Since starting demolition this past Sunday I've spent another two afternoons knocking down walls, removing drywall, plaster, and lath and piling the debris in three of the four rooms upstairs. We're beginning to run out of room. Miles reminded us today about our old brick piers that need to be "repointed" (this means the crumbling mortar needs to be ground out and replaced) and that we should be careful of piling hundreds of pounds of debris in the middle of the floor. We'll need to order our first 40 yard dumpster soon, and start the back-breaking work of hauling debris out of the house.
Demolition is invigorating and satisfying. It's amazing to see how quickly the feel of a room changes as it goes from relatively pristine white walls, to uncovering the old lath or old paint. It's also physically satisfying to swing a 3 or 8 pound sledge hammer and feel the old 2x4 framing or plaster and lath give way. There are very few culturally acceptable opportunities for an adult to really take out aggression and tension on real objects, but demolition is a great one (and by the way, if you're in the area and want the opportunity to experience the primal thrill of putting a hammer through a wall, I've got extra hammers and respirators!)
The other thrilling aspect of demolition is discovering what's behind the cheap dry-wall. In our Mallard Ave. house we discovered old bead-board walls and ceilings, as well as old wood floors under carpeting and vinyl. Our biggest discovery in the middle house, though, has been mild fire damage in what is the future dining room.
It looks like the fire started to the right of the fire place and partially traveled up the wall to the ceiling. The majority of the bead board ceiling only has charred paint, but we did lose about 2 feet of it near the wall, and some joists in the ceiling are a little charred. All this damage was just covered over with drywall, waiting to be discovered by the home's bright-eyed and bushy-tailed new owners. Fortunately the damage doesn't look too bad, but we won't know more until demolition is complete.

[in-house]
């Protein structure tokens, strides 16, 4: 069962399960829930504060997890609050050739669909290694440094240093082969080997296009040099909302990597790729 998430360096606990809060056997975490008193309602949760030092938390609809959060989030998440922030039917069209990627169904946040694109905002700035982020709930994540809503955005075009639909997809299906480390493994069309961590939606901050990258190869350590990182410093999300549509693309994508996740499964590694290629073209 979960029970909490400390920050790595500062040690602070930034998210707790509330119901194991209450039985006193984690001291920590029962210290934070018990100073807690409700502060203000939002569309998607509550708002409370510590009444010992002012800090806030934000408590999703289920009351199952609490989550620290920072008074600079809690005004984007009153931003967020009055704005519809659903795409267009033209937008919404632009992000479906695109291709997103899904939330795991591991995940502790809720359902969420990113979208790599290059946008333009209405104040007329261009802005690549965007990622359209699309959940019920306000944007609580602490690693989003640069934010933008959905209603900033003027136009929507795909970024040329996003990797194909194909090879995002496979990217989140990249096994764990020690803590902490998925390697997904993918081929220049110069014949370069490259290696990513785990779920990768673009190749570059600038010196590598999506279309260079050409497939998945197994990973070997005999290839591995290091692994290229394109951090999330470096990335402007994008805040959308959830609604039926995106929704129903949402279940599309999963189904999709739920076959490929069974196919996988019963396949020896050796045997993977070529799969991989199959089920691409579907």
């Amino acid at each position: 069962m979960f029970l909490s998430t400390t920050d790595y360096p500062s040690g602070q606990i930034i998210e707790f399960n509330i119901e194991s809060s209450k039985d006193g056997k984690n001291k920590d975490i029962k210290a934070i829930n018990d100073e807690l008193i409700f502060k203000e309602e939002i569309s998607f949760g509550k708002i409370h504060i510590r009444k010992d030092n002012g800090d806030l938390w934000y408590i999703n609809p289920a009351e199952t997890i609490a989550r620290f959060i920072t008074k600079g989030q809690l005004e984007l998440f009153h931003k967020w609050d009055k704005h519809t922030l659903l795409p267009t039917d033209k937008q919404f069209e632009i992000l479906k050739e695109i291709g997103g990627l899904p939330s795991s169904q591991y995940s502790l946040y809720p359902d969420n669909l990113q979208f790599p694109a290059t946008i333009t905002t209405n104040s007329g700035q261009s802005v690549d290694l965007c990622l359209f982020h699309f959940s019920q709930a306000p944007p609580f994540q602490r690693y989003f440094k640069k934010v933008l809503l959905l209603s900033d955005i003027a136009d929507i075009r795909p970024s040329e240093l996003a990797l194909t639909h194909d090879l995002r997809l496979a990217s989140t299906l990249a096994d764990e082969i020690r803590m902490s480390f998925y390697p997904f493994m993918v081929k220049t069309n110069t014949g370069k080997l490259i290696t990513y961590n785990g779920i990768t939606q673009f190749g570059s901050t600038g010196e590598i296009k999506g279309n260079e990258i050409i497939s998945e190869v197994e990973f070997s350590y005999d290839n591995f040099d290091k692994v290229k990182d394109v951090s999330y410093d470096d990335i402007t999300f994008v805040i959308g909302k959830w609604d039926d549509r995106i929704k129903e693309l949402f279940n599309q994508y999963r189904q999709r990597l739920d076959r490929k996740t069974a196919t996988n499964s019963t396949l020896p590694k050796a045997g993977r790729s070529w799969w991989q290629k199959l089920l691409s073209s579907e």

In the coming week(s) we need to take all of the first floor down to the studs and get the debris out to the dumpster, and then we need to get the basement down to the studs and then remove the plywood floor in the basement. We now know the previous owner built the basement on an 8x8 beam sitting on the ground. This is obviously a bad idea, and the beam has probably already started to rot. We'll need to look and see how the earth is sloped underneath the floor, and then we'll need to evaluate if we can afford to properly rebuild, frame, and finish the basement. Otherwise we might just build a utility area for the time being.
We'll have more photos of progress and demolition real soon.
p.s. Does anyone have ideas for creative re-use of old building materials? We will have piles of old wood lath, a few old 2x4s from framing, and maybe other materials. I'd love to be able to prevent some of these materials from heading to a land fill. Help me!